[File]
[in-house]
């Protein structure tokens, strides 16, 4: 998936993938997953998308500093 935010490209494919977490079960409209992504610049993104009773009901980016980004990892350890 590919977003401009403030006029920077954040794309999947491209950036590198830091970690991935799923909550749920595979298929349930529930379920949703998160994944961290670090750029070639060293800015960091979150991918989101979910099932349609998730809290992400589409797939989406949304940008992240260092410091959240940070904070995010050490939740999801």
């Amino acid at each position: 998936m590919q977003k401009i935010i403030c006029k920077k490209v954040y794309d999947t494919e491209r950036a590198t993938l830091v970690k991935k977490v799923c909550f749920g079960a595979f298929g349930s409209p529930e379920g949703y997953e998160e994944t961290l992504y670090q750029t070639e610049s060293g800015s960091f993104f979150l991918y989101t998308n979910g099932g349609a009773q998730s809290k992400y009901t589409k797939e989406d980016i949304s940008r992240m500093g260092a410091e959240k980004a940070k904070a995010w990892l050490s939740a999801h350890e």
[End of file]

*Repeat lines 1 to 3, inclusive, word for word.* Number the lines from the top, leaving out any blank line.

[in-house]
């Protein structure tokens, strides 16, 4: 998936993938997953998308500093 935010490209494919977490079960409209992504610049993104009773009901980016980004990892350890 590919977003401009403030006029920077954040794309999947491209950036590198830091970690991935799923909550749920595979298929349930529930379920949703998160994944961290670090750029070639060293800015960091979150991918989101979910099932349609998730809290992400589409797939989406949304940008992240260092410091959240940070904070995010050490939740999801």
């Amino acid at each position: 998936m590919q977003k401009i935010i403030c006029k920077k490209v954040y794309d999947t494919e491209r950036a590198t993938l830091v970690k991935k977490v799923c909550f749920g079960a595979f298929g349930s409209p529930e379920g949703y997953e998160e994944t961290l992504y670090q750029t070639e610049s060293g800015s960091f993104f979150l991918y989101t998308n979910g099932g349609a009773q998730s809290k992400y009901t589409k797939e989406d980016i949304s940008r992240m500093g260092a410091e959240k980004a940070k904070a995010w990892l050490s939740a999801h350890e």